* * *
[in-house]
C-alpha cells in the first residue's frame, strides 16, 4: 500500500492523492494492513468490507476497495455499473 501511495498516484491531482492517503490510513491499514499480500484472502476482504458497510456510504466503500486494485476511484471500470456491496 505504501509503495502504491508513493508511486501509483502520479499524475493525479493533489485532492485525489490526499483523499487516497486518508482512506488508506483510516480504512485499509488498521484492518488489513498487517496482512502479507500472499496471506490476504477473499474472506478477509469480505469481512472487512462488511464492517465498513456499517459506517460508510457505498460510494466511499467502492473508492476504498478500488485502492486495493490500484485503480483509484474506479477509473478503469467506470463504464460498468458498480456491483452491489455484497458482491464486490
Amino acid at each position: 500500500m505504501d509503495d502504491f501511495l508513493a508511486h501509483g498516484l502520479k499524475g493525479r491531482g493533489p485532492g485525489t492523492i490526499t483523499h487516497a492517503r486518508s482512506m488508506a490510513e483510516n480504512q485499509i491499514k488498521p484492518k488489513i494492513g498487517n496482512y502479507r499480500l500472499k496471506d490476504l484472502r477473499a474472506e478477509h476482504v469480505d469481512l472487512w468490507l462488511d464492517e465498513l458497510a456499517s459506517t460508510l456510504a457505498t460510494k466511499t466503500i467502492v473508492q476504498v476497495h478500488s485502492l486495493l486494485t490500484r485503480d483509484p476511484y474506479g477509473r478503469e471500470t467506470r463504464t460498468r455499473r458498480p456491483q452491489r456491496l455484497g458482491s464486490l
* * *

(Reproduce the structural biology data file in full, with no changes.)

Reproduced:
[in-house]
C-alpha cells in the first residue's frame, strides 16, 4: 500500500492523492494492513468490507476497495455499473 501511495498516484491531482492517503490510513491499514499480500484472502476482504458497510456510504466503500486494485476511484471500470456491496 505504501509503495502504491508513493508511486501509483502520479499524475493525479493533489485532492485525489490526499483523499487516497486518508482512506488508506483510516480504512485499509488498521484492518488489513498487517496482512502479507500472499496471506490476504477473499474472506478477509469480505469481512472487512462488511464492517465498513456499517459506517460508510457505498460510494466511499467502492473508492476504498478500488485502492486495493490500484485503480483509484474506479477509473478503469467506470463504464460498468458498480456491483452491489455484497458482491464486490
Amino acid at each position: 500500500m505504501d509503495d502504491f501511495l508513493a508511486h501509483g498516484l502520479k499524475g493525479r491531482g493533489p485532492g485525489t492523492i490526499t483523499h487516497a492517503r486518508s482512506m488508506a490510513e483510516n480504512q485499509i491499514k488498521p484492518k488489513i494492513g498487517n496482512y502479507r499480500l500472499k496471506d490476504l484472502r477473499a474472506e478477509h476482504v469480505d469481512l472487512w468490507l462488511d464492517e465498513l458497510a456499517s459506517t460508510l456510504a457505498t460510494k466511499t466503500i467502492v473508492q476504498v476497495h478500488s485502492l486495493l486494485t490500484r485503480d483509484p476511484y474506479g477509473r478503469e471500470t467506470r463504464t460498468r455499473r458498480p456491483q452491489r456491496l455484497g458482491s464486490l